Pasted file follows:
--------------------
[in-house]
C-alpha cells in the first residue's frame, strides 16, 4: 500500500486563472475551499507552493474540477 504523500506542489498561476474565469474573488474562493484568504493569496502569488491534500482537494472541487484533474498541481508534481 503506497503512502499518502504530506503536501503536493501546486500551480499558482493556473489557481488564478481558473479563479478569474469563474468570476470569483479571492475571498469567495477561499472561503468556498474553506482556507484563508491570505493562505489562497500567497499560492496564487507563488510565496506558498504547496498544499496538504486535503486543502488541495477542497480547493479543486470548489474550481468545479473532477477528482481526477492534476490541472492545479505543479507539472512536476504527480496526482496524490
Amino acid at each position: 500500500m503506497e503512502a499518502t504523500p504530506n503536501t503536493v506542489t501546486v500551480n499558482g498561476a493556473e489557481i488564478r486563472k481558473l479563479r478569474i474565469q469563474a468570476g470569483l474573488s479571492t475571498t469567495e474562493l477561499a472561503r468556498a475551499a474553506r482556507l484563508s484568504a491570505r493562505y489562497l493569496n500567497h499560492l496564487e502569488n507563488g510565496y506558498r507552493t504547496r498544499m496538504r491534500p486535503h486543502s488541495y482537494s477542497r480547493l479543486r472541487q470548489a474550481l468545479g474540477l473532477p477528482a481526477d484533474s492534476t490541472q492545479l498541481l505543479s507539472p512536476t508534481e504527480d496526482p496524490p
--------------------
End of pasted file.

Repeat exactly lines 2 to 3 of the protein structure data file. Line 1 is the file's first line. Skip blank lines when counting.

C-alpha cells in the first residue's frame, strides 16, 4: 500500500486563472475551499507552493474540477 504523500506542489498561476474565469474573488474562493484568504493569496502569488491534500482537494472541487484533474498541481508534481 503506497503512502499518502504530506503536501503536493501546486500551480499558482493556473489557481488564478481558473479563479478569474469563474468570476470569483479571492475571498469567495477561499472561503468556498474553506482556507484563508491570505493562505489562497500567497499560492496564487507563488510565496506558498504547496498544499496538504486535503486543502488541495477542497480547493479543486470548489474550481468545479473532477477528482481526477492534476490541472492545479505543479507539472512536476504527480496526482496524490
Amino acid at each position: 500500500m503506497e503512502a499518502t504523500p504530506n503536501t503536493v506542489t501546486v500551480n499558482g498561476a493556473e489557481i488564478r486563472k481558473l479563479r478569474i474565469q469563474a468570476g470569483l474573488s479571492t475571498t469567495e474562493l477561499a472561503r468556498a475551499a474553506r482556507l484563508s484568504a491570505r493562505y489562497l493569496n500567497h499560492l496564487e502569488n507563488g510565496y506558498r507552493t504547496r498544499m496538504r491534500p486535503h486543502s488541495y482537494s477542497r480547493l479543486r472541487q470548489a474550481l468545479g474540477l473532477p477528482a481526477d484533474s492534476t490541472q492545479l498541481l505543479s507539472p512536476t508534481e504527480d496526482p496524490p